Book launch, Postgraduate studies

From Brazilian TV to the present day: a book on the evolution of news programs

A new book by Pimenta Cultural presents a pioneering study on the evolution of Brazilian television.

The book “The reporter on TV: a history of major news programs in Brazil“, published by Cultural Pepperby Bruno Chiarioni and Igor Sacramento, is a pioneering work in the field and provides a historical analysis of the major news programs on Brazilian television from the 1960s to the present day.

The authors, based on extensive research carried out during Professor Bruno Chiarioni’s post-doctoral internship at the Federal University of Rio de Janeiro, discuss the evolution of the television journalism format, with an emphasis on the changes in reporters’ performances in front of the camera and the shift from the fact of the news to the reporter’s personal experience.

A variety of sources were consulted for the book, including newspapers of the time, interviews with professionals in the field and major news programs. The book also highlights the importance of images in the construction of this story, reflecting on the challenge of writing with images. The book highlights the importance of images in the construction of this story, reflecting on the challenge of writing with images.

According to Chiarioni, “this research fills a very important gap in the history of Brazilian television journalism, especially that of high-profile reporting. Thinking about the place of the reporter in TV journalism and the changes that this professional has gone through over the decades is a way of also understanding how communication is guided by technological changes and advances in high-performance productions,” he says.

The book is a fundamental work for understanding the evolution of television journalism in Brazil. The rich and detailed analysis allows us to understand how the changes in the reporting format reflect the country’s social, political and cultural transformations.

Bruno Chiarioni is a journalist and university professor. PhD in Communication from PUC-SP. He did a post-doctorate at UFRJ. He holds a Master’s degree in Communication from Cásper Líbero and an MBA in Documentary Film from FGV-SP. Since 2001, he has been working for television channels, having worked on news programs for Rede Bandeirantes, Rede TV! and ESPN Brasil, and major news programs for Rede Globo, Record TV, SBT and CNN Brasil. He is currently a postgraduate student in Jungian Psychology at the Instituto Junguiano de Ensino e Pesquisa.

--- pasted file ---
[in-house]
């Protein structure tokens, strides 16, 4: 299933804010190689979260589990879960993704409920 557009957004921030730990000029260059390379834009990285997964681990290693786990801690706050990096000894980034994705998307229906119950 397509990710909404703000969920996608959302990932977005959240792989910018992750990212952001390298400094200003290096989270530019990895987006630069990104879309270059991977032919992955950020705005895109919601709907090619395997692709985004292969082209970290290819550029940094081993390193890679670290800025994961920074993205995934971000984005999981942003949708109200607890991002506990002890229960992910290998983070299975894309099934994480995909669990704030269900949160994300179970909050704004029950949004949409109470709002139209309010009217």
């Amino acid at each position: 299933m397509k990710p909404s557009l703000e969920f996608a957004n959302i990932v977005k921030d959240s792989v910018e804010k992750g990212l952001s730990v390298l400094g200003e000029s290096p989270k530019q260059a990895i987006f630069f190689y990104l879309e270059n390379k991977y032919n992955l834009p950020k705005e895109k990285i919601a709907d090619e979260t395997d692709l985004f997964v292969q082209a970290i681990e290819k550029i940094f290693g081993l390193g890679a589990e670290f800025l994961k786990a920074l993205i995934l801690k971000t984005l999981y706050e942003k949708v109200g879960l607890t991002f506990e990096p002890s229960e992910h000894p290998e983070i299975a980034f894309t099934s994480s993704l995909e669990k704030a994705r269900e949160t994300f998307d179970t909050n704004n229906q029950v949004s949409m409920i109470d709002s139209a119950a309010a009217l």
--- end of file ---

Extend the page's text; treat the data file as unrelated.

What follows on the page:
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Igor Sacramento holds a PhD in Communication and Culture from UFRJ, and is a professor in the Postgraduate Program in Health Information and Communication at Fiocruz and the Postgraduate Program in Communication and Culture at UFRJ. He is the coordinator of the Communication, History and Health Studies Center (Nechs), linked to the Health Communication Research Laboratory at Fiocruz’s Institute of Communication and Scientific and Technological Information in Health. She has a CNPq research productivity grant and her research interests include the history of communication, television studies, social memory, biographical narratives and discourses on health, the body and illness.

“O repórter na TV: uma história dos programas de grande reportagem no Brasil” is an essential work for scholars, communication professionals and anyone interested in learning about the evolution of television journalism in the country. The book is already available in print in the main bookstores and online stores and will soon be available in digital format.

Check out the synopsis of the book on the website of the publisher Pimenta Cultural more details.

This book takes a look at the history of television news programs in Brazil, from the 1960s to the present day. It is a story with, from and through televisualities. The following are fundamental elements in analyzing the changes in this format of television journalism: images, sounds, texts, movements, scenes and bodies in sociocultural contexts that are as specific as they are broad. In this historical process, reporters’ performances in front of the camera not only changed, but also took center stage: the reporter’s subjectivity and personal experience with the fact being narrated took center stage. The passage, journalistic jargon that designates both the moment when the reporter appears on the scene of the news and confers ubiquitous authority to the broadcaster, has come to be configured as an autobiographical space, which even includes the emotion of narrating, in the report, what the reporter feels. How did we arrive at this configuration? How did we get through so many others? What is the place of facts when the main fact becomes the experience of reporting? Dealing with these issues in depth was only possible because Bruno Chiarioni and Igor Sacramento used multiple sources (newspapers of the time, interviews with professionals, news programs). The authors understand that the history of television is also a challenge to write with images.

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